From: Vladimir Prus (ghost_at_[hidden])
Date: 2008-04-21 11:47:57
On Monday 21 April 2008 18:23:46 Rene Rivera wrote:
> Vladimir Prus wrote:
> > On Monday 14 April 2008 09:52:31 Rene Rivera wrote:
> >>> This is a small issue and vendors like Debian can deal with frequent
> >>> SONAME changes. I'd rather have that than deal with bugs caused by
> >>> accidental ABI changes. C++ is notoriously hard to audit for ABI
> >>> changes.
> >>> The larger issues are that Boost embeds the boost version and compiler
> >>> name into the library name. I'd really prefer to address these first.
> >> Given all that, and these:
> >> a) The Boost ABI is *never* guaranteed stable across *any* two versions.
> > This is insane. If 1.35.0 and 1.35.1 are not fully compatible, there's no
> > sense whatsoever for point releases from the stable branch.
> Right. To me the most sense would be to get rid of the patch number.
> >> And is almost always certain to be different based not just on version
> >> but compiler and compilation options. (For the simple reason that much
> >> code in Boost is conditionally selected based on all those factors)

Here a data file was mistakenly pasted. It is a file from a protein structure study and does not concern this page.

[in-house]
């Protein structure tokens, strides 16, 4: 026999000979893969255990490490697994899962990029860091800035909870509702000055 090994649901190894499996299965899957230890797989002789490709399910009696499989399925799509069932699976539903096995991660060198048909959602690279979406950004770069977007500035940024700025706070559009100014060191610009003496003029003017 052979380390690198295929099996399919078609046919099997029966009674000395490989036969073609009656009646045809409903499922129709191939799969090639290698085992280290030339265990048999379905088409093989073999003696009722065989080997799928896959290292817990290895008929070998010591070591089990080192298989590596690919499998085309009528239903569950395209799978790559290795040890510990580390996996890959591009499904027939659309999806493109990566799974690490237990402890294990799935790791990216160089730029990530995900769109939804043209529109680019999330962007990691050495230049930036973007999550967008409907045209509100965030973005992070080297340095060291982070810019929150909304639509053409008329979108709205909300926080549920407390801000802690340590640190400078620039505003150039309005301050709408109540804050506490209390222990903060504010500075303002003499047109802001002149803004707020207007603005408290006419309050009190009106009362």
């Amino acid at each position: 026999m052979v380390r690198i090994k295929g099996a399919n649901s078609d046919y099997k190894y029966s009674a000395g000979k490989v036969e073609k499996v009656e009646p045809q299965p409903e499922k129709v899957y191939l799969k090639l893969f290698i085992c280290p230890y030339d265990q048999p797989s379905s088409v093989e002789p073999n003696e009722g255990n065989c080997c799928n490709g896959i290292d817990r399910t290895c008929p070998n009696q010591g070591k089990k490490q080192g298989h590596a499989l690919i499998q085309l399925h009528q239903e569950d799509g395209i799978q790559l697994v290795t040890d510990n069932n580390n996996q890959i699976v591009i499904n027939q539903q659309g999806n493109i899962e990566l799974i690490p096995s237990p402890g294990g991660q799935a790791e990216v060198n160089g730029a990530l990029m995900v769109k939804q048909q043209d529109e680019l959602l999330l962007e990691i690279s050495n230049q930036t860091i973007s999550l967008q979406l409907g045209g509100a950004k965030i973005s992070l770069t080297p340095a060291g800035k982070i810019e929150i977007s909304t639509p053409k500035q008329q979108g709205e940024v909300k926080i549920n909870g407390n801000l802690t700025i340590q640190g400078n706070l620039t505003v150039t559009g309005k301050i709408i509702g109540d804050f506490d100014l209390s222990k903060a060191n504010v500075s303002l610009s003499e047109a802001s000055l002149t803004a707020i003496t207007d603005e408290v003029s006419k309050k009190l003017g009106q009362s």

> >> b) That, as far as I understand, the lib*.so.X.Y.Z arrangement is to
> >> allow for selection among possibly compatible ABIs.
> >> c) That because of (a) we want to prevent the application of the
> >> heuristics that support (b).
> > This is fairly backward. The soname trick works good enough for Linux, and
> > Boost is really not that unique. Boost is only unique is the self that we
> > have vocal Windows community that force ABI issues on the world ;-)
> Well true, we have a Windows community that wants things as easy as
> possible. But that doesn't really apply here. What applies is that we
> want a single naming convention for Unix and non-Unix platforms. And
> since some platforms, yes Windows, don't work with stuff after the type
> extension (SO, DLL, etc) that only leaves putting the version number
> before the extension.
We don't want to force the single naming convention on packagers,
I don't think.
> And in case I'm misinformed... The mechanics of (b) that I understand is
> that specifying a partial version will make the linker search for the
> closest matching library. And that specifying a complete version, the
> linker will fall back to a latter patch revision if the one asked for is
> not found.
I don't think this is true. At link time, the linker will find exactly
the library named on linker command line, but will record the soname,
not the actual library name, inside the executable. At run time, linker
will search with a library that has the name exactly matching soname.
IIUC, there's no special meaning for those version names to the linker.
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